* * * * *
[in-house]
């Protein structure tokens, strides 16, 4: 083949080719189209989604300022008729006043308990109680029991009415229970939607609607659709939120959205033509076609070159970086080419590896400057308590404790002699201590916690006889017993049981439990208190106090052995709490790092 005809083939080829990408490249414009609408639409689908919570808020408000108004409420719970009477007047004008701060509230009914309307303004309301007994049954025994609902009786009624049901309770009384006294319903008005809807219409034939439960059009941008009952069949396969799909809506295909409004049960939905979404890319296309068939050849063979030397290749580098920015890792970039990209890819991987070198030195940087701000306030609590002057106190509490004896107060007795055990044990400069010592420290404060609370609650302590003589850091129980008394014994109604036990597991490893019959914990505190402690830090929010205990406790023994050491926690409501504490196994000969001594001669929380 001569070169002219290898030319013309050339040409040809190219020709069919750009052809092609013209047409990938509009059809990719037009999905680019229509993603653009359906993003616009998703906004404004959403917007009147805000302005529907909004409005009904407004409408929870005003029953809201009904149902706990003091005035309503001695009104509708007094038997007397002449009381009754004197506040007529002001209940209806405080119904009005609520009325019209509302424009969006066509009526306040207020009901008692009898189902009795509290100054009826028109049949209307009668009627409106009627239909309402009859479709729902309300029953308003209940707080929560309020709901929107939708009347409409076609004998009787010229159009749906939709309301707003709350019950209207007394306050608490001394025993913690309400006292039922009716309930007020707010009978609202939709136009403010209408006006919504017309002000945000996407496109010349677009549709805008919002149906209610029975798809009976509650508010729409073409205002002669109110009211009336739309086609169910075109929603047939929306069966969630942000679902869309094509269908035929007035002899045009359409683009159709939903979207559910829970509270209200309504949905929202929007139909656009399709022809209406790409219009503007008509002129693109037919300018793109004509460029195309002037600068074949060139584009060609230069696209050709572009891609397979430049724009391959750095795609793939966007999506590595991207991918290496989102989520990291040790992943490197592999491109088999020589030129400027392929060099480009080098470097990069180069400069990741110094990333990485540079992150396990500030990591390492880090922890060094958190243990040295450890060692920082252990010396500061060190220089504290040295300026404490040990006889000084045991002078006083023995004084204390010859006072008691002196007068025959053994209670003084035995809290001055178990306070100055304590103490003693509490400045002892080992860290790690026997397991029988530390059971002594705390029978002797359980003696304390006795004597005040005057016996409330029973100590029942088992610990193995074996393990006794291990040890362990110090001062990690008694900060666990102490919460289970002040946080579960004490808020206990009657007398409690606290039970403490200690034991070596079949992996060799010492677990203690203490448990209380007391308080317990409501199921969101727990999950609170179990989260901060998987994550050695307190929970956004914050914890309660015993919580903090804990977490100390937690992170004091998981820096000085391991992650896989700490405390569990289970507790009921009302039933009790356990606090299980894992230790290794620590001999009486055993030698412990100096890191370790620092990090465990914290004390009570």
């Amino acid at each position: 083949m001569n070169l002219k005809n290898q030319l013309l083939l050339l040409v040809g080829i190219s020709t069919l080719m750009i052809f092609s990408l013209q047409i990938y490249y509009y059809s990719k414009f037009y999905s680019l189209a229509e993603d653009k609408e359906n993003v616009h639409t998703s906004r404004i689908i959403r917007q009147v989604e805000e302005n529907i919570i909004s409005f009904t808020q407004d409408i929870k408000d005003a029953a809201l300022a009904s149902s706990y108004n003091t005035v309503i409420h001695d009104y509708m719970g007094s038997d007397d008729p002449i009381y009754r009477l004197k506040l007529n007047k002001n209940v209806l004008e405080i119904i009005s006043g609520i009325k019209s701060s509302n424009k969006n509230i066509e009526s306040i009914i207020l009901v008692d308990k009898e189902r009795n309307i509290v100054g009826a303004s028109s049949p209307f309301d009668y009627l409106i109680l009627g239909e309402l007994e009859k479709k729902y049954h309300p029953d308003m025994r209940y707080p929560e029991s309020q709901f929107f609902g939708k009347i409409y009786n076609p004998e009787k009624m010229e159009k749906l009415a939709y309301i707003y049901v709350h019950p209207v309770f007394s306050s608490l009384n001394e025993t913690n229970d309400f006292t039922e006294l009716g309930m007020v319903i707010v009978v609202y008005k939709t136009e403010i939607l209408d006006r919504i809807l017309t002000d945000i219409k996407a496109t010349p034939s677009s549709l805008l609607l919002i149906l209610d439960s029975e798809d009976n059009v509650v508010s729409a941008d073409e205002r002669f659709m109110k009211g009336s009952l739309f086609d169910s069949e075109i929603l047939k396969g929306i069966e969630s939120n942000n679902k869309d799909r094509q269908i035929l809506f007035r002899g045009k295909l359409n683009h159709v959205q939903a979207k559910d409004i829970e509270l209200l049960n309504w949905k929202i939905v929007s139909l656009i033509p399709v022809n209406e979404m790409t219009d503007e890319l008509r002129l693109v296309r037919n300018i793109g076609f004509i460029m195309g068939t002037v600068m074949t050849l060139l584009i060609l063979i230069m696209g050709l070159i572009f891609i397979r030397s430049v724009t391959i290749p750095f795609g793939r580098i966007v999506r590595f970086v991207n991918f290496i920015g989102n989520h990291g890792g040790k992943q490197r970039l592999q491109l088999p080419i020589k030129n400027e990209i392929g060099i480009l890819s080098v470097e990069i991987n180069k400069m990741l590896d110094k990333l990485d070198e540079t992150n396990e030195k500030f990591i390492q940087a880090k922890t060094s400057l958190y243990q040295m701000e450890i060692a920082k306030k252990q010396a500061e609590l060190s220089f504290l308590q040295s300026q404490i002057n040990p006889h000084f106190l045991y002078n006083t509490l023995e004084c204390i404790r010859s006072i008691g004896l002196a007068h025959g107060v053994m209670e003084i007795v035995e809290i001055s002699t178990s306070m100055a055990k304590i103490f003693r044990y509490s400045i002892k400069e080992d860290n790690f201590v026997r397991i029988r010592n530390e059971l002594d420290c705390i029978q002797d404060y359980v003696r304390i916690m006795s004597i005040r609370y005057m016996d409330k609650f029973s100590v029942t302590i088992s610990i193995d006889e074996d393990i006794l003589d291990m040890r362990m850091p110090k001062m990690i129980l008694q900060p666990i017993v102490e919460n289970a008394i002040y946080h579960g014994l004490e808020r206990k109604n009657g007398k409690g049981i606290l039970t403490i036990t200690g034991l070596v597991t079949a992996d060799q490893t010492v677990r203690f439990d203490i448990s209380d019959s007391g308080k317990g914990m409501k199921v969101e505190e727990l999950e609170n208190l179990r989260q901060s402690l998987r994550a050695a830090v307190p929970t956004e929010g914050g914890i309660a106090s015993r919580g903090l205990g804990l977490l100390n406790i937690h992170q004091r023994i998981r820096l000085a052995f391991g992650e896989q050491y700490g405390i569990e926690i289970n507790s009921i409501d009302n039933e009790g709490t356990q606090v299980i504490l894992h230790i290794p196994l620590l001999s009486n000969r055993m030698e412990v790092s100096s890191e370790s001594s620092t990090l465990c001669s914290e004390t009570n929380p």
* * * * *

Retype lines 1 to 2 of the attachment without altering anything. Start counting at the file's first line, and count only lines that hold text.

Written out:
[in-house]
């Protein structure tokens, strides 16, 4: 083949080719189209989604300022008729006043308990109680029991009415229970939607609607659709939120959205033509076609070159970086080419590896400057308590404790002699201590916690006889017993049981439990208190106090052995709490790092 005809083939080829990408490249414009609408639409689908919570808020408000108004409420719970009477007047004008701060509230009914309307303004309301007994049954025994609902009786009624049901309770009384006294319903008005809807219409034939439960059009941008009952069949396969799909809506295909409004049960939905979404890319296309068939050849063979030397290749580098920015890792970039990209890819991987070198030195940087701000306030609590002057106190509490004896107060007795055990044990400069010592420290404060609370609650302590003589850091129980008394014994109604036990597991490893019959914990505190402690830090929010205990406790023994050491926690409501504490196994000969001594001669929380 001569070169002219290898030319013309050339040409040809190219020709069919750009052809092609013209047409990938509009059809990719037009999905680019229509993603653009359906993003616009998703906004404004959403917007009147805000302005529907909004409005009904407004409408929870005003029953809201009904149902706990003091005035309503001695009104509708007094038997007397002449009381009754004197506040007529002001209940209806405080119904009005609520009325019209509302424009969006066509009526306040207020009901008692009898189902009795509290100054009826028109049949209307009668009627409106009627239909309402009859479709729902309300029953308003209940707080929560309020709901929107939708009347409409076609004998009787010229159009749906939709309301707003709350019950209207007394306050608490001394025993913690309400006292039922009716309930007020707010009978609202939709136009403010209408006006919504017309002000945000996407496109010349677009549709805008919002149906209610029975798809009976509650508010729409073409205002002669109110009211009336739309086609169910075109929603047939929306069966969630942000679902869309094509269908035929007035002899045009359409683009159709939903979207559910829970509270209200309504949905929202929007139909656009399709022809209406790409219009503007008509002129693109037919300018793109004509460029195309002037600068074949060139584009060609230069696209050709572009891609397979430049724009391959750095795609793939966007999506590595991207991918290496989102989520990291040790992943490197592999491109088999020589030129400027392929060099480009080098470097990069180069400069990741110094990333990485540079992150396990500030990591390492880090922890060094958190243990040295450890060692920082252990010396500061060190220089504290040295300026404490040990006889000084045991002078006083023995004084204390010859006072008691002196007068025959053994209670003084035995809290001055178990306070100055304590103490003693509490400045002892080992860290790690026997397991029988530390059971002594705390029978002797359980003696304390006795004597005040005057016996409330029973100590029942088992610990193995074996393990006794291990040890362990110090001062990690008694900060666990102490919460289970002040946080579960004490808020206990009657007398409690606290039970403490200690034991070596079949992996060799010492677990203690203490448990209380007391308080317990409501199921969101727990999950609170179990989260901060998987994550050695307190929970956004914050914890309660015993919580903090804990977490100390937690992170004091998981820096000085391991992650896989700490405390569990289970507790009921009302039933009790356990606090299980894992230790290794620590001999009486055993030698412990100096890191370790620092990090465990914290004390009570």